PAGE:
Executive Functions in the Classroom – Our Educator Resource Guide

The importance of executive functions for learning and education is indisputable. Educators talk broadly about the need for the 21st century skills of thinking and working creatively and collaboratively. The executive functioning skills of planning, organization, social thinking, metacognition, response inhibition and flexibility are the core components of 21st century skills.

In addition, neuroscientists and educators have recently demonstrated the primary role that executive functions play in reading, mathematical and written language skills. For example, the impact of working memory deficits on phonological awareness, reading comprehension, and mental mathematics has been widely studied. Time management (processing speed) and organizational skills are core deficits in youngsters who struggle with written language.

There have been a number of compelling studies that suggest that teaching executive functioning skills to preschool and elementary school students is more important to their academic success than teaching specific academic skills. Longitudinal studies that examine the impact of teaching preschool and elementary school students self-management and planning skills indicate that these students to far better than their peers throughout their academic careers. Unfortunately, in today’s highly-regimented classroom, it is exceedingly difficult to find the time and opportunities to directly teach these skills. In addition, most teachers are not trained to teach executive skills, although many of them recognize the importance of these skills for their students’ academic success.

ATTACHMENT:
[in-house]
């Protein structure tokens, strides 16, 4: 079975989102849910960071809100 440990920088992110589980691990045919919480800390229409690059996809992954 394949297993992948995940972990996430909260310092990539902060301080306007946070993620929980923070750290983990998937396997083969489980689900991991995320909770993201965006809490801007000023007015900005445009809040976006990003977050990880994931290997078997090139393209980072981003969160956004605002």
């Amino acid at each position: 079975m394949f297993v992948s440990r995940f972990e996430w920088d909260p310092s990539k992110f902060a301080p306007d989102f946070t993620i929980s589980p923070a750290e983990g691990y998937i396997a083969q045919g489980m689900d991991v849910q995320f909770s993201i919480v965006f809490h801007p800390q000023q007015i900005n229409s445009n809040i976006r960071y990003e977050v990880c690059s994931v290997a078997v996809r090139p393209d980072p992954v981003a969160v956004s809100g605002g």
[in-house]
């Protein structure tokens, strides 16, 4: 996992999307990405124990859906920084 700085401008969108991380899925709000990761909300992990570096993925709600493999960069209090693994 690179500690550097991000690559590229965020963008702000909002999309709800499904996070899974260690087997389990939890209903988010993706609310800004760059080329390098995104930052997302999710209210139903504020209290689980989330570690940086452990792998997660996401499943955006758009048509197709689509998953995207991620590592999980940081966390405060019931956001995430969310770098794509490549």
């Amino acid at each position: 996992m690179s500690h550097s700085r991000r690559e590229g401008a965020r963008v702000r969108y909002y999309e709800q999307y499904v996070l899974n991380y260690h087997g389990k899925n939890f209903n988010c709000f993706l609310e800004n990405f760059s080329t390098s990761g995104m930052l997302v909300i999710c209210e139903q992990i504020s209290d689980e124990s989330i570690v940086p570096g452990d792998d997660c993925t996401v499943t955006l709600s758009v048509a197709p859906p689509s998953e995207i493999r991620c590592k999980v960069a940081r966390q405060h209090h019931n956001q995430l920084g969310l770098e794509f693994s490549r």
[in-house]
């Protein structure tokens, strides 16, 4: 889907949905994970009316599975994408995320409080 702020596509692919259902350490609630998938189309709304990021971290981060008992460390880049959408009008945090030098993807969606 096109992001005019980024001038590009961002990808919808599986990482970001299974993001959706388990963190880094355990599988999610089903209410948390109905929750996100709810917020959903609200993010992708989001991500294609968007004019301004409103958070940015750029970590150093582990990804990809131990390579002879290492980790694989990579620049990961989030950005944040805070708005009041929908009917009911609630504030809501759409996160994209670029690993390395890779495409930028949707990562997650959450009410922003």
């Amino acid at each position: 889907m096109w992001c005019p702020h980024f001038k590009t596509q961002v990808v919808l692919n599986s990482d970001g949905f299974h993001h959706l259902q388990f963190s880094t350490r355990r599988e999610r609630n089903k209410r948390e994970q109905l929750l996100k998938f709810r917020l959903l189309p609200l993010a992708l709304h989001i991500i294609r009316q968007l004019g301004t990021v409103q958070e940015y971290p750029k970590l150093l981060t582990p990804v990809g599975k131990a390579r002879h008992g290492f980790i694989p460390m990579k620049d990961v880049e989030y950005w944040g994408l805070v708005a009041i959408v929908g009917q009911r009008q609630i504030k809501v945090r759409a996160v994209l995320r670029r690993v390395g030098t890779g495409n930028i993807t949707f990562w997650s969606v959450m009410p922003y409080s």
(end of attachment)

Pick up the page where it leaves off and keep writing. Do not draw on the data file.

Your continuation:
To assist teachers in better understanding the importance of these executive functioning skills across academic areas, we have compiled an a list of research articles that forcefully asserts why every teacher should become aware of importance of executive skills. that delineates the importance of executive skills. Many of these studies support what good teachers already know-that many students need support for skills such as organization, working memory, planning, and time management more than than need additional drilling in mathematical facts or practice with their handwriting.  Here are some of the most useful (and readable) research that can help teachers become experts on executive functions in the classroom.